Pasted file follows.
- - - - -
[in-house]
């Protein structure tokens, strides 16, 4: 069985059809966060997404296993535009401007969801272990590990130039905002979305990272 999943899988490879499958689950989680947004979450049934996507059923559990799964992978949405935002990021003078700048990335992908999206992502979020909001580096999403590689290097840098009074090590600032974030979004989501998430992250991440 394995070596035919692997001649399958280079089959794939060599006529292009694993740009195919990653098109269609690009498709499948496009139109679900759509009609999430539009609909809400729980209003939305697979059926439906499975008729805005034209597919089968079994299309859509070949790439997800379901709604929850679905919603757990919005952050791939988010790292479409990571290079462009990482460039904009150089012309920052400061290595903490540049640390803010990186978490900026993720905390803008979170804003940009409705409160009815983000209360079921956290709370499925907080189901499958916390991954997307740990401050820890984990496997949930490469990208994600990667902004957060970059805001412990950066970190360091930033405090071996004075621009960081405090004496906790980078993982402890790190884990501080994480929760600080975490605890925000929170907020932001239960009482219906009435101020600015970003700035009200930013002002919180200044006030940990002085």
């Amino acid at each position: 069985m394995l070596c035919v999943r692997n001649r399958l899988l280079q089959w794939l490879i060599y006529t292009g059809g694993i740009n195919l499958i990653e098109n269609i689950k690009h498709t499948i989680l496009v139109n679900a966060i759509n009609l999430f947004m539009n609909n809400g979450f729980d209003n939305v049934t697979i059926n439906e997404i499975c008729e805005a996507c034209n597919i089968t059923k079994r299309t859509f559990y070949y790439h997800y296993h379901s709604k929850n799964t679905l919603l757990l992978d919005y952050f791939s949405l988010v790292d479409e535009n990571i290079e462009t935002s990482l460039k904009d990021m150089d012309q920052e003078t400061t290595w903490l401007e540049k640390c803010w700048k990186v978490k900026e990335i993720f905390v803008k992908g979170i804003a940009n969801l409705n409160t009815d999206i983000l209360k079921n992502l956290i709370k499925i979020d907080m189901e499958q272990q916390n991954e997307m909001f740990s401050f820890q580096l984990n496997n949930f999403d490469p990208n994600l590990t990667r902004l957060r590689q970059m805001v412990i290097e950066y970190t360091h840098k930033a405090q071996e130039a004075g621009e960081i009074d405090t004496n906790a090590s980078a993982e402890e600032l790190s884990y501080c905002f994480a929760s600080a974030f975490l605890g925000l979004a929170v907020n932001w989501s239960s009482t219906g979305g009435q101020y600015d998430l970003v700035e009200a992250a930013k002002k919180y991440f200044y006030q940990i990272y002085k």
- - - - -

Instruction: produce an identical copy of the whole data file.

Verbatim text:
[in-house]
């Protein structure tokens, strides 16, 4: 069985059809966060997404296993535009401007969801272990590990130039905002979305990272 999943899988490879499958689950989680947004979450049934996507059923559990799964992978949405935002990021003078700048990335992908999206992502979020909001580096999403590689290097840098009074090590600032974030979004989501998430992250991440 394995070596035919692997001649399958280079089959794939060599006529292009694993740009195919990653098109269609690009498709499948496009139109679900759509009609999430539009609909809400729980209003939305697979059926439906499975008729805005034209597919089968079994299309859509070949790439997800379901709604929850679905919603757990919005952050791939988010790292479409990571290079462009990482460039904009150089012309920052400061290595903490540049640390803010990186978490900026993720905390803008979170804003940009409705409160009815983000209360079921956290709370499925907080189901499958916390991954997307740990401050820890984990496997949930490469990208994600990667902004957060970059805001412990950066970190360091930033405090071996004075621009960081405090004496906790980078993982402890790190884990501080994480929760600080975490605890925000929170907020932001239960009482219906009435101020600015970003700035009200930013002002919180200044006030940990002085």
């Amino acid at each position: 069985m394995l070596c035919v999943r692997n001649r399958l899988l280079q089959w794939l490879i060599y006529t292009g059809g694993i740009n195919l499958i990653e098109n269609i689950k690009h498709t499948i989680l496009v139109n679900a966060i759509n009609l999430f947004m539009n609909n809400g979450f729980d209003n939305v049934t697979i059926n439906e997404i499975c008729e805005a996507c034209n597919i089968t059923k079994r299309t859509f559990y070949y790439h997800y296993h379901s709604k929850n799964t679905l919603l757990l992978d919005y952050f791939s949405l988010v790292d479409e535009n990571i290079e462009t935002s990482l460039k904009d990021m150089d012309q920052e003078t400061t290595w903490l401007e540049k640390c803010w700048k990186v978490k900026e990335i993720f905390v803008k992908g979170i804003a940009n969801l409705n409160t009815d999206i983000l209360k079921n992502l956290i709370k499925i979020d907080m189901e499958q272990q916390n991954e997307m909001f740990s401050f820890q580096l984990n496997n949930f999403d490469p990208n994600l590990t990667r902004l957060r590689q970059m805001v412990i290097e950066y970190t360091h840098k930033a405090q071996e130039a004075g621009e960081i009074d405090t004496n906790a090590s980078a993982e402890e600032l790190s884990y501080c905002f994480a929760s600080a974030f975490l605890g925000l979004a929170v907020n932001w989501s239960s009482t219906g979305g009435q101020y600015d998430l970003v700035e009200a992250a930013k002002k919180y991440f200044y006030q940990i990272y002085k």